In his preface, Edington notes the commonality between the pandemic and Floyd's murder. In both cases, people were and are crying, "I can't breathe."

In response to the Covid pandemic, he adds, "nothing could be less Christian" than not to wear a mask or observe social distancing because that is "a refusal to accept a basic minimum responsibility for the well-being of others."

So what ideas and insights can readers find here for faith communities looking to regather and find their sea legs once the Covid pandemic is behind us and we can focus not just on worship in person but on responding to all of the needs that 2020 has revealed to us?

A few examples from the book:

-- "(T)he church's new world will require a creative embrace of technology and new media -- not as substitutes, but as inspired and strategic vehicles of ministry and mission."

-- "In this new world, the church comes to the people, and it must be willing to change much of the 'culture' associated with the church."

-- "The pandemic has, in a deep way, invited us to remember that worship is everything we do in our lives. While we hungered for the gathered church, especially for our sacramental heart, many Christians expressed in social media and elsewhere that they learned much of worshiping God in other ways, including how to pray."

-- "The truth of the matter is racialized oppression and inequality has grown on the watch of those who claim to be church. Hence, calling ourselves church is aspirational. In many respects, therefore, the Covid-19 pandemic has called the church to account. For whether or not we live into the aspiration to be church has much to do with how we respond to those on the underside of justice. . ."

-- "The great rethink that Covid-19 is requiring of us is going to change the church forever, for bells are ringing that cannot be un-rung. One of those bells is the realization on the part of faith communities that they have a much bigger toolbox than they realized. . ."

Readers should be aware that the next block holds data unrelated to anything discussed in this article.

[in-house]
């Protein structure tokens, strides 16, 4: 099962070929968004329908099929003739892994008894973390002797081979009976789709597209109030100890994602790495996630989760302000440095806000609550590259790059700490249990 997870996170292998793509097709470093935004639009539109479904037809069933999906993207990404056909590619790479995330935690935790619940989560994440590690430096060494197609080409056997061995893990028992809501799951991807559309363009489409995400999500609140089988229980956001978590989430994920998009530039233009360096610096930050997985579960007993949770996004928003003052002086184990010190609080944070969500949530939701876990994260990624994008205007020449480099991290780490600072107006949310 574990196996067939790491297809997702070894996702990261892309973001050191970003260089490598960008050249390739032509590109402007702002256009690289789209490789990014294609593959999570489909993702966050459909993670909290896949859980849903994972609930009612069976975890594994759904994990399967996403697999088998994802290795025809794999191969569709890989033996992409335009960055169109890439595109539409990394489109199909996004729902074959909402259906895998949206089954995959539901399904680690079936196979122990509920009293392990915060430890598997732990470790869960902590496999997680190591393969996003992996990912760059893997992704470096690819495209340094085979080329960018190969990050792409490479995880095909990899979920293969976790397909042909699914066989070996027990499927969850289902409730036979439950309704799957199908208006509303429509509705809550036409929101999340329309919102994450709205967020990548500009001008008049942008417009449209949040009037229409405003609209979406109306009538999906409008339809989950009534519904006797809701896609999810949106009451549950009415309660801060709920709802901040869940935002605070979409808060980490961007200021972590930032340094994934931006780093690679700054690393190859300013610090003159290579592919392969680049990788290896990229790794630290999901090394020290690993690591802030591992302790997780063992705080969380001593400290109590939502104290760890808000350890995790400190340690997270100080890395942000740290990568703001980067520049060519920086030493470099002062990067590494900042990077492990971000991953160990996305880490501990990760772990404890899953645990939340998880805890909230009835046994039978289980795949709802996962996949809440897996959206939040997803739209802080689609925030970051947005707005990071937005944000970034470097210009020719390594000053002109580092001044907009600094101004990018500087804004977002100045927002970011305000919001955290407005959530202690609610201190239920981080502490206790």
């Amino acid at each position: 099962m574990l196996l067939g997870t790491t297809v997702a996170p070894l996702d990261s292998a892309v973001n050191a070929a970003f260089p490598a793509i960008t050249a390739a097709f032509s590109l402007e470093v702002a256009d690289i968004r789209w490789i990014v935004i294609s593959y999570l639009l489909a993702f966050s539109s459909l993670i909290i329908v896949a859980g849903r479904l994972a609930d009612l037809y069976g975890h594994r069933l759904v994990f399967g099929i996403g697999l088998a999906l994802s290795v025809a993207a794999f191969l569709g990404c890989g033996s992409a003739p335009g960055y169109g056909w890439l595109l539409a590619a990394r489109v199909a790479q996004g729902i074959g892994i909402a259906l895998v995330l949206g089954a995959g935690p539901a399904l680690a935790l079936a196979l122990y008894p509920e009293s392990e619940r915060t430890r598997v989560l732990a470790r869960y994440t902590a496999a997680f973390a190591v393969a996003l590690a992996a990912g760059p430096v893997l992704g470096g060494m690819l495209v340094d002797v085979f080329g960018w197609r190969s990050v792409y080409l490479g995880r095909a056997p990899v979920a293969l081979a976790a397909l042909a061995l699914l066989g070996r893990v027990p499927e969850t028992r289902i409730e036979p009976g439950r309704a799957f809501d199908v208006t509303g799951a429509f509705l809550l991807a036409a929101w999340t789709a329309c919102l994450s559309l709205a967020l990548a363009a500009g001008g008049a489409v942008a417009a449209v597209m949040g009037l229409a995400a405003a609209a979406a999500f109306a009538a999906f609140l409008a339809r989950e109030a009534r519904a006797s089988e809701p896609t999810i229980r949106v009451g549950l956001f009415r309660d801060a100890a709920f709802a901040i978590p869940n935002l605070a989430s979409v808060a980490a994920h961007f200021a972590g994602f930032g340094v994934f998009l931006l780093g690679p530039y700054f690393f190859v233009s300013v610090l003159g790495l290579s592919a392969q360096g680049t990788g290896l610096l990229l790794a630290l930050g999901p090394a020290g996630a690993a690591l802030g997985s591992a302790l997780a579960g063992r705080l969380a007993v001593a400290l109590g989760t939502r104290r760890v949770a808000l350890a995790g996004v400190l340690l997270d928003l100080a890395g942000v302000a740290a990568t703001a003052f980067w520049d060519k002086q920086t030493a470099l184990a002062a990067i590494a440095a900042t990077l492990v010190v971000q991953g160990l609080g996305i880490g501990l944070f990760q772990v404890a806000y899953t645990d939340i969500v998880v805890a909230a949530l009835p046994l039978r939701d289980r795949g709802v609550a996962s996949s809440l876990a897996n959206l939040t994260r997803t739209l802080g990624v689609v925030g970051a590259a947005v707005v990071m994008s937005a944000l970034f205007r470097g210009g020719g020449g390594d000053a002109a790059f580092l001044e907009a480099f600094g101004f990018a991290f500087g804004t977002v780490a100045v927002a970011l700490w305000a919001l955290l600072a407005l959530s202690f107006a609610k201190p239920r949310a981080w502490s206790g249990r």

-- Among the questions faith communities now must ask are: "Is our theology. . .big enough to engage the virtual world." And: "Are we courageous enough to leave our buildings once we return to them?"

In one of the 16 brief essays in this collection, Shane Claiborne, co-founder of Red Letter Christians, concludes this: "In this moment of groaning and pain, I believe a new world is being born. And we get to be the midwives."

Which is a way of recognizing that sometimes what feels like a tomb is actually a womb.

* * *


The National Football League team from Washington, D.C., finally has abandoned its long-held racist nickname and, at the moment, is simply known as the Washington Football Team. Which at least separates it from the Washington Reality Denying Team in the White House. But as the publication Indian Country Today reports, the team now has "dumped its foundation created to help Native people." The story adds this: "The team will no longer make contributions to the Original Americans Foundation and will instead focus its charitable efforts on the Washington Football Charitable Foundation, USA Today reported this week. The Washington Football Charitable Foundation will continue to assist Native communities, according to the newspaper, but it’s unclear how." As the U.S. has gone through this past year of racial strife, with protests often led by people of faith, it's hard to understand why a change like this one wasn't thoroughly thought through and presented to the public carefully so as not to seem to inflict more damage on Indigenous people, who have been on the brutal receiving end of things since the first European invaders landed here centuries ago. Here is a Washington Post opinion piece about how, with this move on charities, the football team's owner has messed up again.